A Mushy Affair
A dogsled team has to stop in the name of love
DeeDee Jonrowe had a 15-minute lead about 90 miles into the recent 500-mile Beargrease Sled Dog Marathon when things went awry. Because the 37-year-old driver from Willow, Alaska, was so far ahead in the round-trip race between Duluth and Grand Portage, Minn., officials had not yet put down markers for that part of the course. So she made a right turn instead of a left. "I knew right away that I had made a mistake, and I went only about 300 yards," says Jonrowe.
In order to get back on the trail, she had to stop her sled. This brief respite from mushing, along with the stars and the moonlight, apparently drove the male wheel dog (the one closest to the sled) to distraction. He and the female teammate in front of him began, as Jonrowe puts it, "breeding."
Jonrowe and her other 14 dogs discreetly pawed the snow for 25 minutes. Three days later, she finished fourth, a little more than two hours behind winner Terry Adkins. The case of puppy love probably cost Jonrowe second place (and $4,500 in prize money), but as she says, "At times like that, you just have to let nature take its course."
The players have to divvy up a $280 million pot
Major League Baseball Players Association executive director Donald Fehr has a $280 million headache. That's the amount of damage money the MLBPA is to receive from baseball's owners, whom arbitrators found guilty of collusion. The MLBPA must dole out that windfall to players, and this week Fehr will send out a "framework for distribution," a plan he and his staff put together after discussions with agents and players. Individual awards will be given on the basis of length of service, salary and other criteria, and Fehr, anticipating some objections to the proposal, says it could be as long as two years before the money is actually handed out. "It's a fairly torturous process," Fehr says.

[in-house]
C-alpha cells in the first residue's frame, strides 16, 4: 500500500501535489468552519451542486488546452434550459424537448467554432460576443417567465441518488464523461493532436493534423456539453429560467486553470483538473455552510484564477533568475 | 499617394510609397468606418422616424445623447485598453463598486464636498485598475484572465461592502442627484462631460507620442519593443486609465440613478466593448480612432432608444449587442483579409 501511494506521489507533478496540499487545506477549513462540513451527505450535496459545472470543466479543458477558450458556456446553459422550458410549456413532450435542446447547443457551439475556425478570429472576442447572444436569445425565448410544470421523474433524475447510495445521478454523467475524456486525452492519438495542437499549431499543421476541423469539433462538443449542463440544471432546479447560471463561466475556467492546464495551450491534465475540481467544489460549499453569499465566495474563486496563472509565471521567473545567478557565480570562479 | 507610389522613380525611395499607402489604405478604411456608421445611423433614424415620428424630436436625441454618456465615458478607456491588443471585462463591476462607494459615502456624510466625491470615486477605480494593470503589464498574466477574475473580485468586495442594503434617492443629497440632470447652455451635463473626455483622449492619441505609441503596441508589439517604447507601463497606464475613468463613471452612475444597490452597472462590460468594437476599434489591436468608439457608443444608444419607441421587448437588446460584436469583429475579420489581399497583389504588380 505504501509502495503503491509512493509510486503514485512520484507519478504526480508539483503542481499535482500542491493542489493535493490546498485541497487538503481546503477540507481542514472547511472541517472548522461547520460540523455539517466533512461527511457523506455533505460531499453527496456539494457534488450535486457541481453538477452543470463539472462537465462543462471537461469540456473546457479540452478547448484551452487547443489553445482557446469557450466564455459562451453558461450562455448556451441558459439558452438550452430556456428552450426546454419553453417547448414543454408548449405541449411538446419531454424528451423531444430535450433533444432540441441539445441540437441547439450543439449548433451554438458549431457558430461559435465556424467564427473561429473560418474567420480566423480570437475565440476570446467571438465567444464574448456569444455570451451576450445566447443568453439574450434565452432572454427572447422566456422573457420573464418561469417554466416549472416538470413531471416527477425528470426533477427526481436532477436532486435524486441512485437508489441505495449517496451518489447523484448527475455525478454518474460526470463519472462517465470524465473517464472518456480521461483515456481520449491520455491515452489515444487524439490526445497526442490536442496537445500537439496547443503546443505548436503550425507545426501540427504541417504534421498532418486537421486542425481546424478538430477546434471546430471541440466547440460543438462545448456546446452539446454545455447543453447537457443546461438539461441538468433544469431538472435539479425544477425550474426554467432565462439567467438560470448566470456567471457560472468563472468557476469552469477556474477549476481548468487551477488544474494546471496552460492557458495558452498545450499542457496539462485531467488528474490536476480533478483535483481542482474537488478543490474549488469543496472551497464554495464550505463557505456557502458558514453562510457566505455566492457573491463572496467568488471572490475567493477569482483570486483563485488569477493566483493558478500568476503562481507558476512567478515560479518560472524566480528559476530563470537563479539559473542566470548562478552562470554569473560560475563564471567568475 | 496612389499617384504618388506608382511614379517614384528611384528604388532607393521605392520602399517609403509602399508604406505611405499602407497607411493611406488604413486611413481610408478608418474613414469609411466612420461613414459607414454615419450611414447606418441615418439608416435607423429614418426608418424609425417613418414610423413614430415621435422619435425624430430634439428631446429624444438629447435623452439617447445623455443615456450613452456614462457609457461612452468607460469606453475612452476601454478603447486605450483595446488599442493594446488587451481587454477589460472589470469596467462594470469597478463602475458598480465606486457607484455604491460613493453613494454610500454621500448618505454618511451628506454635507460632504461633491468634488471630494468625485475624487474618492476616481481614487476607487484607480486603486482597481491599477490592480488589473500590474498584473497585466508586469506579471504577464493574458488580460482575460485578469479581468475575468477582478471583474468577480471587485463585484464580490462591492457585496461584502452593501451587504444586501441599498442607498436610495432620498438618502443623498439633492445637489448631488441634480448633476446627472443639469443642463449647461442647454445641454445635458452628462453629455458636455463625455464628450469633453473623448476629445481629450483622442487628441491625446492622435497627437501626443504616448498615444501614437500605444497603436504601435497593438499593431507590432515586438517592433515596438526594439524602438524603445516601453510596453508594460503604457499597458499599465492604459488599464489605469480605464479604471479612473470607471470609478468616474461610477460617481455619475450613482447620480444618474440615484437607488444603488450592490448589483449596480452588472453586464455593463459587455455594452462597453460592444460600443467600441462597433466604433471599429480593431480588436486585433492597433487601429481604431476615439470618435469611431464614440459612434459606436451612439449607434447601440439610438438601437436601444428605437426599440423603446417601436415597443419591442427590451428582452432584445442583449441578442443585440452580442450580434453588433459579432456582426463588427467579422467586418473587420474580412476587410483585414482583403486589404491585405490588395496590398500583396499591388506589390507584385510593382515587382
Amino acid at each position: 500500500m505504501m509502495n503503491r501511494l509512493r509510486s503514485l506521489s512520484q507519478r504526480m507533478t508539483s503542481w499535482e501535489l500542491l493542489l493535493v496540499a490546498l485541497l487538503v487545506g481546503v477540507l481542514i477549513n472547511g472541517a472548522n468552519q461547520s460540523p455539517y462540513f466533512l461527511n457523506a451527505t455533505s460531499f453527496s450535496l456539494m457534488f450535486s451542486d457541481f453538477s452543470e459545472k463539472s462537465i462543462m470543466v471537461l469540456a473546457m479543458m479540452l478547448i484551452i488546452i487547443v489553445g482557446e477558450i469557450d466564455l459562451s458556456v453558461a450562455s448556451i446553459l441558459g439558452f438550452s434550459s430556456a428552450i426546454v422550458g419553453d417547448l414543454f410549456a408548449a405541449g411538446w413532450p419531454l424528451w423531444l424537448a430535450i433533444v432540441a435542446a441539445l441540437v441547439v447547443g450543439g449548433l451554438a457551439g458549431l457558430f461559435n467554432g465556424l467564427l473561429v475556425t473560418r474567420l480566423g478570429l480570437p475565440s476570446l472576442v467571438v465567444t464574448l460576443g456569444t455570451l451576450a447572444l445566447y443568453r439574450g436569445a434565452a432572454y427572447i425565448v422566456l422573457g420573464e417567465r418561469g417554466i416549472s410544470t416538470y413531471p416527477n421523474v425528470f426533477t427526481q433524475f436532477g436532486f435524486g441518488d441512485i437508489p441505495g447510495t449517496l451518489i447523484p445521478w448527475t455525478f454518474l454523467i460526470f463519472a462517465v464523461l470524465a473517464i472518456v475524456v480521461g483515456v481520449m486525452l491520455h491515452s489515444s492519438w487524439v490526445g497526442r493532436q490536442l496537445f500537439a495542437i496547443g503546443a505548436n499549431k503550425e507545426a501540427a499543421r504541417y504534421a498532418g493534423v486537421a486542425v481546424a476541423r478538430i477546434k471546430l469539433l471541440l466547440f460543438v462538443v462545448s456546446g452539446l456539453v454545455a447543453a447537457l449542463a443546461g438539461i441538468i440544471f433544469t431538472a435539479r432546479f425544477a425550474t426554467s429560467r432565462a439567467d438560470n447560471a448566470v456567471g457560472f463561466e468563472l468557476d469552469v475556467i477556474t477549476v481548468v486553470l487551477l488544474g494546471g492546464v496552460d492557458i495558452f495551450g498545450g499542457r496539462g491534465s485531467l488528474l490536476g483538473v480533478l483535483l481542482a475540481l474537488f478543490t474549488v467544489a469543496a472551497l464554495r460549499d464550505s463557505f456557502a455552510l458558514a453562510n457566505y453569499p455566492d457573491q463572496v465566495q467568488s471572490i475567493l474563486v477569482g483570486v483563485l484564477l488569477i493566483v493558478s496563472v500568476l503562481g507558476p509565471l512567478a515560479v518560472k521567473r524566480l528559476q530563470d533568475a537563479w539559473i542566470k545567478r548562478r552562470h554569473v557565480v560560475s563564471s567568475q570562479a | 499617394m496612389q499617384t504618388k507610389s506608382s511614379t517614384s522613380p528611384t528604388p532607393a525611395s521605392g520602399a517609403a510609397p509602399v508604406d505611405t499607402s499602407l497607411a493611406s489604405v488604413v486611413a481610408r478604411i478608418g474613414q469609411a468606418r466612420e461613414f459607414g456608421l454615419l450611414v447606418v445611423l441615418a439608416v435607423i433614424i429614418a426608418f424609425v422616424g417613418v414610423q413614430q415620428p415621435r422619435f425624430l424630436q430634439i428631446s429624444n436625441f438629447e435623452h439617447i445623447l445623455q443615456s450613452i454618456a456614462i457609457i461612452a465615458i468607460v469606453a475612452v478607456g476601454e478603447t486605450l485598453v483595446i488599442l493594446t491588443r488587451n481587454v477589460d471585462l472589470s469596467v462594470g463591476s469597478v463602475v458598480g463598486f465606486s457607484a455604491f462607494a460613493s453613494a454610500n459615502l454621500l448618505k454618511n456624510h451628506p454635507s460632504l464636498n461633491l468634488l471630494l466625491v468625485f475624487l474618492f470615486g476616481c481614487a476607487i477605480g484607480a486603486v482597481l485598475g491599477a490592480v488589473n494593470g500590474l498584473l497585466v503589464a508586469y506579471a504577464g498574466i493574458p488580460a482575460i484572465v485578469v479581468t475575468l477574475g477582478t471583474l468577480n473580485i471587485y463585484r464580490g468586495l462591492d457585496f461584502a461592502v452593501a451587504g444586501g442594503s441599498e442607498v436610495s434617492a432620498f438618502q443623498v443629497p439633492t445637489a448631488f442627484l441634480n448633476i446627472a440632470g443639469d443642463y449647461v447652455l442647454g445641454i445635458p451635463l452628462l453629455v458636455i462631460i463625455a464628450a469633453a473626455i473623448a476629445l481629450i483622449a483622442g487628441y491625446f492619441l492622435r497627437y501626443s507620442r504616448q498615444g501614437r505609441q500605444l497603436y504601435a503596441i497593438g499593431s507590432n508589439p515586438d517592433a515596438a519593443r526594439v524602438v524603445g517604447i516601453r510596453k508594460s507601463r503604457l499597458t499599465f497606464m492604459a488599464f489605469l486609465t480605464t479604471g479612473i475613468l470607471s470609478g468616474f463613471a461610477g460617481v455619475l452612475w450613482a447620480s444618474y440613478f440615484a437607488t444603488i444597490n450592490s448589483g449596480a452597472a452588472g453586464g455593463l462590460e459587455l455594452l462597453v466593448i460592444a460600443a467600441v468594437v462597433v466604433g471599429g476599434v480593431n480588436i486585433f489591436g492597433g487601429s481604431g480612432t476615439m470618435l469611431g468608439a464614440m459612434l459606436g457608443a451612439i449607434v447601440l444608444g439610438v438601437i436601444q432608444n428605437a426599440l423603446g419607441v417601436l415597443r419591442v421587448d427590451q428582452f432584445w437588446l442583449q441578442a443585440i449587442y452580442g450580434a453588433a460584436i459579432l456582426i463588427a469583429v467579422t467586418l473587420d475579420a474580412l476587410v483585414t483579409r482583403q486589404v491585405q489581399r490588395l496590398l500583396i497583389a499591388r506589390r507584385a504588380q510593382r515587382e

When asked why some of the $280 million isn't earmarked for old-time players, who may be in greater need than active ones, Fehr said, "This isn't my money. This isn't the Players Association's money. These are salaries for players who were defrauded. I can't give that money to anyone else."
Still, it would be nice if the Players Association could find a way to help retirees. The Baseball Assistance Team (BAT), an organization devoted to assisting former players in need, raises about $500,000 a year. Though BAT is sanctioned by Major League Baseball, it has received little help from either the owners or the players. The collusion ruling was meant to right the wrongs done to current ballplayers. Continuing to overlook those needy retired players is a wrong of a different kind.